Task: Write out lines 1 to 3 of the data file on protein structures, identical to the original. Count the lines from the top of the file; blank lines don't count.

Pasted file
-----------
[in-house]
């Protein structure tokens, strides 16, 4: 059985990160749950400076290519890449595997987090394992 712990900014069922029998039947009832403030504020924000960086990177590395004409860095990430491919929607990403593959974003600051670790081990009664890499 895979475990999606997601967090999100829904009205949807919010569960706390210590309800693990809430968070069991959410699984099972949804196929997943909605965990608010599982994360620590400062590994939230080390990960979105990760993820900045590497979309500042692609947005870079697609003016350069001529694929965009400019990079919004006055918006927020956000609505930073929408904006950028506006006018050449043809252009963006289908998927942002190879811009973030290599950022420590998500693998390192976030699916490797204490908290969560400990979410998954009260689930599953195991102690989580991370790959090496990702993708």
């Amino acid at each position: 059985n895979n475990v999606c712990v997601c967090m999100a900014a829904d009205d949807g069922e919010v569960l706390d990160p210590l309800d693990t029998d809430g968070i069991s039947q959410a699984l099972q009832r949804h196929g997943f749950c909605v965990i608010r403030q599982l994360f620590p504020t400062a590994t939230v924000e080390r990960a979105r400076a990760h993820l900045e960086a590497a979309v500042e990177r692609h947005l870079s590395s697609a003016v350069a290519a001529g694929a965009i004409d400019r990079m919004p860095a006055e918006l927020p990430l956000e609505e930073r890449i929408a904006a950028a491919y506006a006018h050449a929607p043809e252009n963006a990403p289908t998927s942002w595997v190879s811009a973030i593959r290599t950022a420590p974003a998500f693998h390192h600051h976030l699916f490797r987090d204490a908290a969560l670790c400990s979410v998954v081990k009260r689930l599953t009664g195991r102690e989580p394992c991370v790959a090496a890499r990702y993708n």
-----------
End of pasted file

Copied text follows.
[in-house]
């Protein structure tokens, strides 16, 4: 059985990160749950400076290519890449595997987090394992 712990900014069922029998039947009832403030504020924000960086990177590395004409860095990430491919929607990403593959974003600051670790081990009664890499 895979475990999606997601967090999100829904009205949807919010569960706390210590309800693990809430968070069991959410699984099972949804196929997943909605965990608010599982994360620590400062590994939230080390990960979105990760993820900045590497979309500042692609947005870079697609003016350069001529694929965009400019990079919004006055918006927020956000609505930073929408904006950028506006006018050449043809252009963006289908998927942002190879811009973030290599950022420590998500693998390192976030699916490797204490908290969560400990979410998954009260689930599953195991102690989580991370790959090496990702993708």
């Amino acid at each position: 059985n895979n475990v999606c712990v997601c967090m999100a900014a829904d009205d949807g069922e919010v569960l706390d990160p210590l309800d693990t029998d809430g968070i069991s039947q959410a699984l099972q009832r949804h196929g997943f749950c909605v965990i608010r403030q599982l994360f620590p504020t400062a590994t939230v924000e080390r990960a979105r400076a990760h993820l900045e960086a590497a979309v500042e990177r692609h947005l870079s590395s697609a003016v350069a290519a001529g694929a965009i004409d400019r990079m919004p860095a006055e918006l927020p990430l956000e609505e930073r890449i929408a904006a950028a491919y506006a006018h050449a929607p043809e252009n963006a990403p289908t998927s942002w595997v190879s811009a973030i593959r290599t950022a420590p974003a998500f693998h390192h600051h976030l699916f490797r987090d204490a908290a969560l670790c400990s979410v998954v081990k009260r689930l599953t009664g195991r102690e989580p394992c991370v790959a090496a890499r990702y993708n």